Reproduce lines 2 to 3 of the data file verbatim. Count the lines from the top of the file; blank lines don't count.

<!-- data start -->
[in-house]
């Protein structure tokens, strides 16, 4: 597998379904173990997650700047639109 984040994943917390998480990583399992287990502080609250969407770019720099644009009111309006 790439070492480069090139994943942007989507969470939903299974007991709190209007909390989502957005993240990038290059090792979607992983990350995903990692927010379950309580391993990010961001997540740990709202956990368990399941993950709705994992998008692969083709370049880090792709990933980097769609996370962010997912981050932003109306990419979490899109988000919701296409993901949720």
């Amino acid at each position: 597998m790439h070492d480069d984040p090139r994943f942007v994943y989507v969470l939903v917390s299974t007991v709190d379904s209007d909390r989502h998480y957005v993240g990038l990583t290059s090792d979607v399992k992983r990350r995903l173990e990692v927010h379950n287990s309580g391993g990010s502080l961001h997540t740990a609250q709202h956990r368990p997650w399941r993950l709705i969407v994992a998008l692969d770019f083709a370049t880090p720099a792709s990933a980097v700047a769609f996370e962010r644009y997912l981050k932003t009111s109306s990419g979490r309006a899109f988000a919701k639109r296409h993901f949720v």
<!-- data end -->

């Protein structure tokens, strides 16, 4: 597998379904173990997650700047639109 984040994943917390998480990583399992287990502080609250969407770019720099644009009111309006 790439070492480069090139994943942007989507969470939903299974007991709190209007909390989502957005993240990038290059090792979607992983990350995903990692927010379950309580391993990010961001997540740990709202956990368990399941993950709705994992998008692969083709370049880090792709990933980097769609996370962010997912981050932003109306990419979490899109988000919701296409993901949720």
């Amino acid at each position: 597998m790439h070492d480069d984040p090139r994943f942007v994943y989507v969470l939903v917390s299974t007991v709190d379904s209007d909390r989502h998480y957005v993240g990038l990583t290059s090792d979607v399992k992983r990350r995903l173990e990692v927010h379950n287990s309580g391993g990010s502080l961001h997540t740990a609250q709202h956990r368990p997650w399941r993950l709705i969407v994992a998008l692969d770019f083709a370049t880090p720099a792709s990933a980097v700047a769609f996370e962010r644009y997912l981050k932003t009111s109306s990419g979490r309006a899109f988000a919701k639109r296409h993901f949720v």